The dust is settling after the European Union's bailout of Cyprus, but bankers say a proposed levy on depositors has done lasting damage to investors' confidence in the euro zone's banking sector, especially in those countries with shaky public finances.
Some bankers are even going so far as to recommend that their wealthy clients diversify their deposits among banks - a strategy typically employed for market investments - to avoid the risk that they are called on to fund future bank rescues or see their funds penned in by capital controls.
An initial plan to recapitalise Cyprus's beleaguered banks - now scrapped - imposed a 6.75 per cent haircut on deposits below €100,000 (Dh480,713), rising to 9.9 per cent on deposits above €100,000.
The depositor levy was instantly decried as unfair and ultimately voted down by the country's parliament amid fears of causing bank runs. Instead it was agreed that the most troubled banks, Laiki, would close down and customers with more than €100,000 on deposit would lose a substantial portion of their cash.
But the move was "unprecedented" within the euro zone and could have a lasting impact, said Arnaud Leclercq, the head of new markets at Lombard Odier, the Swiss private bank.
"You may wonder who's next," he said, with Italian and Spanish banks also appearing shaky. "You have to go back to basics once again, [to ask] in which bank do I keep my assets, is the bank solid or not. It's a question people have forgotten."
For the Swiss bank's wealthy clients, that means returning to the simple principle of not putting all their eggs in one basket.
"We've advised clients to limit deposits," Mr Leclercq said. "For those who want deposits we have forced them to diversify deposits among certain banks."
Lombard Odier recommends Swiss banks, followed by those in Luxembourg and Germany, but says clients must be "very selective" when depositing with banks in France, the euro zone's second-biggest economy.
For most expatriate savers, diversification is an expensive option, says Keren Bobker, a senior consultant at Holborn Assets and columnist for The National.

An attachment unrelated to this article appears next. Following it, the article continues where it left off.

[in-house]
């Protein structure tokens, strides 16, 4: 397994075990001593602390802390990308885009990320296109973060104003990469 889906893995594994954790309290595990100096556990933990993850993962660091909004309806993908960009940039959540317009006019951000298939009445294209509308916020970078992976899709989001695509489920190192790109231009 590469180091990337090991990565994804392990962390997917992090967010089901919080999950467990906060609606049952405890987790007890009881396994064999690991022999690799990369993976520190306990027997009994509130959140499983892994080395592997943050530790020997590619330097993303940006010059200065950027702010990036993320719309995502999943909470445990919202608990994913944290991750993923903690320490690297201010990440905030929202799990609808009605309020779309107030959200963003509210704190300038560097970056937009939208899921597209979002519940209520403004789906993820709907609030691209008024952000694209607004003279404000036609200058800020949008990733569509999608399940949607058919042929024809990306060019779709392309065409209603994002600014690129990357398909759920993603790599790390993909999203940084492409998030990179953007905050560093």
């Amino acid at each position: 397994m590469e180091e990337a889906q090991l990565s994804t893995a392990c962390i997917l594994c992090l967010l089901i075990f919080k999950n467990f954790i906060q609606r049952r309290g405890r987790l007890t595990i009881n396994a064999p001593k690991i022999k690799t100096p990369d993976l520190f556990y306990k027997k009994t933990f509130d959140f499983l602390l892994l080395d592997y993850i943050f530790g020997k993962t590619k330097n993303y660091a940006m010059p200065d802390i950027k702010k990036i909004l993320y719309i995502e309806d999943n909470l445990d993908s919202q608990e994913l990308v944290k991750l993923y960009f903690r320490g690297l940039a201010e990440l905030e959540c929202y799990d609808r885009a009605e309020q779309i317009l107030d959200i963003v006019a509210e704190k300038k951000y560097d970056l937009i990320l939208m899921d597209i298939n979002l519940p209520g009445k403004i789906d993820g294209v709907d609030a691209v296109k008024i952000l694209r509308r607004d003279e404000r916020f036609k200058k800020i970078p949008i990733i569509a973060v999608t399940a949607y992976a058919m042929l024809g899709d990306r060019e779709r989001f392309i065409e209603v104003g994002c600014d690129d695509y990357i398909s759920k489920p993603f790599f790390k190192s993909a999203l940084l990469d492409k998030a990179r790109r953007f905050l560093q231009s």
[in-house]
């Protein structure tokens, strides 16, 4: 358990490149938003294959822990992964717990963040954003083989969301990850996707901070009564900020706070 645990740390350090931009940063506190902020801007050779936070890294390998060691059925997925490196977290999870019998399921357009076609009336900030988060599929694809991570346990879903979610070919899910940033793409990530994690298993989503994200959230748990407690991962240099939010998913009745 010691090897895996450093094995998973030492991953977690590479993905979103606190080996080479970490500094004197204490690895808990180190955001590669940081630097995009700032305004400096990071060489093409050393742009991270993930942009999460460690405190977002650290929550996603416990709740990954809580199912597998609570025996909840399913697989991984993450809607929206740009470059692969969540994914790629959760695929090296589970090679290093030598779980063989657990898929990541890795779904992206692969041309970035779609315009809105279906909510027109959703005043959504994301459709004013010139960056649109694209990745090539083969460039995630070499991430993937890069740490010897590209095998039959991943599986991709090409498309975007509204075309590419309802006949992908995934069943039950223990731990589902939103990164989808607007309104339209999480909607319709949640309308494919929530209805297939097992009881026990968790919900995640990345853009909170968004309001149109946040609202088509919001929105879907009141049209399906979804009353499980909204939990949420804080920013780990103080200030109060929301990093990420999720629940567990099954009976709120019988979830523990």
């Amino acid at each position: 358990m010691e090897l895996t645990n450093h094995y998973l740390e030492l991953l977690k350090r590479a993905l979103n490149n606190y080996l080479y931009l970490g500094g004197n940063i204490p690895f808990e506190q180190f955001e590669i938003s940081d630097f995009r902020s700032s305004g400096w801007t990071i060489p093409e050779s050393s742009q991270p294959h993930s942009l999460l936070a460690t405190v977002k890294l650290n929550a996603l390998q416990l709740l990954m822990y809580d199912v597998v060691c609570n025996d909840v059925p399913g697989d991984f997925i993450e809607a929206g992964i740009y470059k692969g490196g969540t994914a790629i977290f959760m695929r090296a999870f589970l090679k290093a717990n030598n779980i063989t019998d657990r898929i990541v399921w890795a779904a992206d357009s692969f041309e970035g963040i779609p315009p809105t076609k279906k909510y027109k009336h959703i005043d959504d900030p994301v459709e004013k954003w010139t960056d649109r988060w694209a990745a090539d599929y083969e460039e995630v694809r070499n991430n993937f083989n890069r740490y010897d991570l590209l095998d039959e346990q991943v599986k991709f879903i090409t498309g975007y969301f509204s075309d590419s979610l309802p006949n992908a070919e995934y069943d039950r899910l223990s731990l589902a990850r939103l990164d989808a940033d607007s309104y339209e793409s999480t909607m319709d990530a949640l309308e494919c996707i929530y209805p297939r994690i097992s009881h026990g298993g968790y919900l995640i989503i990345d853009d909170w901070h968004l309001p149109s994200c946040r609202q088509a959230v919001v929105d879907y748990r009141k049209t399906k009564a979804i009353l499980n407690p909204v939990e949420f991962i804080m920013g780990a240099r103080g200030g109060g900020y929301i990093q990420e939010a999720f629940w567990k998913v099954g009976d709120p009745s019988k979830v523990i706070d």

"For many people it is not a practical solution," she says. "I would suggest that savers need to consider the financial situation of any country where they put their money and check the investor-protection rules."
The idea that bank deposits are not safe is a troubling one. After all, the minimal rates of return that most savers receive when compared with bonds and equities is a reflection of the fact that cash is the most liquid asset class and least at risk in the event of a market crash.
But Cyprus's bailout overturned the pecking order of who loses out when a bank needs additional capital - which traditionally means that shareholders take the brunt of losses, followed by junior bondholders, senior bondholders, then depositors. Depositors whose funds are covered by guarantee schemes should be most protected.
But such is the anxiety that Wolfgang Schaeuble, Germany's finance minister, was forced to reassure German savers that their deposits were safe last month.
"Cyprus is and will remain a special one-off case," he told Germany's Bild tabloid. "The savings accounts in Europe are safe."
Mario Draghi, the European Central Bank's president, said Cyprus's depositor levy was "no template" for future bank rescues and the initial plan "was not smart", Reuters reported last week.
Divisions were emerging this weekend as the European Union prepared to disburse rescue funds to Cyprus. Eurogroup president Jeroen Dijsselbloem said that the currency bloc was ready to sign off on the initial €10bn bailout plan, despite a request from the Cypriot president for more financial aid, Bloomberg News reported.
Even if Cyprus's situation proves to be unique, the market is still likely to reassess the risk of deposits across the euro zone, said Cesar Perez, the chief investment strategist for Europe, the Middle East and Africa at JPMorgan.
"We believe the Cypriot banking system problem is idiosyncratic and market will differentiate between the specific profiles of different banks," he said. "The bailout has negative implications for banks more than for sovereigns. Weak banks should be affected and should trade accordingly as the risks for bondholders and depositors have significantly increased."
But if markets signal funding difficulties at the euro zone's weaker banks, deposit flight could be exacerbated, Mr Perez added.
"Therefore we believe the choice of bank will be paramount for depositors and the stronger banks will benefit from a 'flight to quality' as a validation of their solid balance sheets," he said.
Other banks have raised concerns that since other euro-zone countries have laws in place to tax deposits, a future rise in levies is a distinct possibility.
Deposit taxes are easy to collect and are likely to become increasingly relied upon by euro-zone countries in lieu of reforms to stimulate their economies, Steen Jakobsen, the chief economist at Saxo Bank, wrote in a note to clients.
"A deposit tax is already in place in Italy and Spain," he said. "Cyprus was a first in many ways, but also an extension of practices already in place."
For Spain and Italy, the deposit taxes in place are less than 2 basis points.
Spain's "tax" is actually nil per cent, with its law imposed to prevent Catalonia from imposing its own ad hoc deposit tax.
But such is the anxiety among bankers that the mere hint of deposit levies elsewhere seems enough to provoke fits of panic - precisely the situation that deposit guarantee schemes were designed to remedy in the first place.